How long will it take me to recover from keratoconus treatments?

Your recovery time for keratoconus treatment varies by the type of treatment. It can take days for some treatments and much longer for others.


Can I prevent keratoconus?

No, you can’t prevent keratoconus. If you have a condition associated with keratoconus, you may be able to reduce your risk by doing your best to avoid rubbing your eyes.

Outlook / Prognosis

What can I expect if I have keratoconus?

With treatment, the outlook for someone with keratoconus is good.

If your vision or prescription is different in each eye, you might find yourself dealing with balance issues. Speak to your provider about this. They’ll help you find a solution.

Every person is different. Some people have mild cases of keratoconus that don’t progress. Other people have cases that do progress. No one can predict what will happen in every case.

Can keratoconus damage vision?

Untreated keratoconus can lead to permanent vision loss. The changes to the cornea make it difficult for your eye to focus with or without eyeglasses or standard soft contact lenses.

In addition, keratoconus can be dangerous if you have laser vision correction surgery such as LASIK because the surgery can make keratoconus worse. If you’re thinking about this kind of surgery, your eye surgeon will do an exam to see if you’re a candidate. If you have even a small degree of keratoconus, you shouldn’t have LASIK, unless your provider specifically recommends it.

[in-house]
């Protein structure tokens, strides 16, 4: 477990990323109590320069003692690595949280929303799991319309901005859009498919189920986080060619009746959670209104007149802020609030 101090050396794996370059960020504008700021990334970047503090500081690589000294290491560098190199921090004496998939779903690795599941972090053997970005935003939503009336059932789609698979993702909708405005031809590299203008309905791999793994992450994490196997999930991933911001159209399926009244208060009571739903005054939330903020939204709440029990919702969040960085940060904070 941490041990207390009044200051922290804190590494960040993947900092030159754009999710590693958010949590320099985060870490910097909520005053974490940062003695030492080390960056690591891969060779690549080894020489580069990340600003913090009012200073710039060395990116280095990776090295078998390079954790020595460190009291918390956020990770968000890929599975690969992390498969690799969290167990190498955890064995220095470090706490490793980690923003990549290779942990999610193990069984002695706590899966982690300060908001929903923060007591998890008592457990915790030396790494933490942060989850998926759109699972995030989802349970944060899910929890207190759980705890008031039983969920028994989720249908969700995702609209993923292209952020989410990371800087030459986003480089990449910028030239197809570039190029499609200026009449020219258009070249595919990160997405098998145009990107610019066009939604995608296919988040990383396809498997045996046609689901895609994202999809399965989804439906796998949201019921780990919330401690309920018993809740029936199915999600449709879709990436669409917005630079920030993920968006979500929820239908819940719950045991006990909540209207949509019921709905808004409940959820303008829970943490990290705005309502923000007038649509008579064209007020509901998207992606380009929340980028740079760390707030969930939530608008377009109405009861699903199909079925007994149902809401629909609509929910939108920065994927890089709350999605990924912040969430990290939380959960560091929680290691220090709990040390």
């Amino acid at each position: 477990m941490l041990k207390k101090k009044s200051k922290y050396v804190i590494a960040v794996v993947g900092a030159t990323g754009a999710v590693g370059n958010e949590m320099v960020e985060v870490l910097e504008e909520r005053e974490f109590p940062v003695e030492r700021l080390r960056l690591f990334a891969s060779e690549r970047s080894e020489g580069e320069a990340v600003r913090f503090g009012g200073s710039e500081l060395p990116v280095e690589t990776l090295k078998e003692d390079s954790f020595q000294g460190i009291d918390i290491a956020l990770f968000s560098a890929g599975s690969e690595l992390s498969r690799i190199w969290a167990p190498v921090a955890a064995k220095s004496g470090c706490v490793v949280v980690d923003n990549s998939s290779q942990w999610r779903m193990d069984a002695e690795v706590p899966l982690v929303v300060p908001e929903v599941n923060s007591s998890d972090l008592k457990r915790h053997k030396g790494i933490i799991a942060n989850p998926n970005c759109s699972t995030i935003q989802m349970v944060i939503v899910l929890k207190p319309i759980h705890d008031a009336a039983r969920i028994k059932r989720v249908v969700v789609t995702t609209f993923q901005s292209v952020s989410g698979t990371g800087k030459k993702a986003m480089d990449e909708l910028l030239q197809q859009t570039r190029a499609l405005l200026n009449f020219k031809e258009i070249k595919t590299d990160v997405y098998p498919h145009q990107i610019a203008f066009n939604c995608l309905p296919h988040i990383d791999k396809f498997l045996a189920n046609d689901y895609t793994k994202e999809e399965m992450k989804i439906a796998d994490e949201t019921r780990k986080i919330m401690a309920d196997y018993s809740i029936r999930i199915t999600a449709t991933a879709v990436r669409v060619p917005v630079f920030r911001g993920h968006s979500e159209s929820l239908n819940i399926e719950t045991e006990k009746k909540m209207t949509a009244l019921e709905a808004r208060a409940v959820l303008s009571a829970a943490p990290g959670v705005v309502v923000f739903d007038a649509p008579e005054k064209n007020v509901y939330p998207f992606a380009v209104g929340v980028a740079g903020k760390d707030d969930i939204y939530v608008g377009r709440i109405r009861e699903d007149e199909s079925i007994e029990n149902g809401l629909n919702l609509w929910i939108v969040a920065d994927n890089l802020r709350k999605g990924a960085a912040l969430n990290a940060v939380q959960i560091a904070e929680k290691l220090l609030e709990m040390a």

Living With

When should I see my healthcare provider?

You should always contact your eye care provider when you have changes in vision. If you have keratoconus, you’ll probably need to see your provider on a regular basis. Keep your appointments.

When should I go to an emergency room?

Go to an emergency room (ER) if:

  • You have a sudden loss of vision.
  • You have severe eye pain.
  • You’ve recently had an eye procedure and now have signs of infection, like a fever or discharge from your eye.

What questions should I ask my provider about keratoconus?

You may want to ask your provider questions, such as:

  • Do you think keratoconus has a genetic basis in my family?
  • Should I have any type of genetic testing?
  • Am I eligible for any clinical trials?
  • How often should I have eye appointments?
  • Is there any type of event that you consider an emergency?
  • Do you know of any support groups for keratoconus?

Additional Common Questions

Can someone with keratoconus live a normal life?

Keratoconus can affect your vision but shouldn’t stop you from living a fulfilling life.

Are you legally blind if you have keratoconus?

In general, having keratoconus doesn’t mean that you’re legally blind. However, if you have a more advanced case of keratoconus, your vision loss might be severe enough to make you legally blind.

A note from Cleveland Clinic

Having an eye condition like keratoconus can be worrying, but your eye care provider is on your side. There are treatments for keratoconus. Your provider will work with you to find the best treatment for you. Knowledge is your friend, so be sure to ask questions and talk freely about your condition, and what you need and want to be able to live your best life.

Medically Reviewed

Last reviewed on 10/30/2023.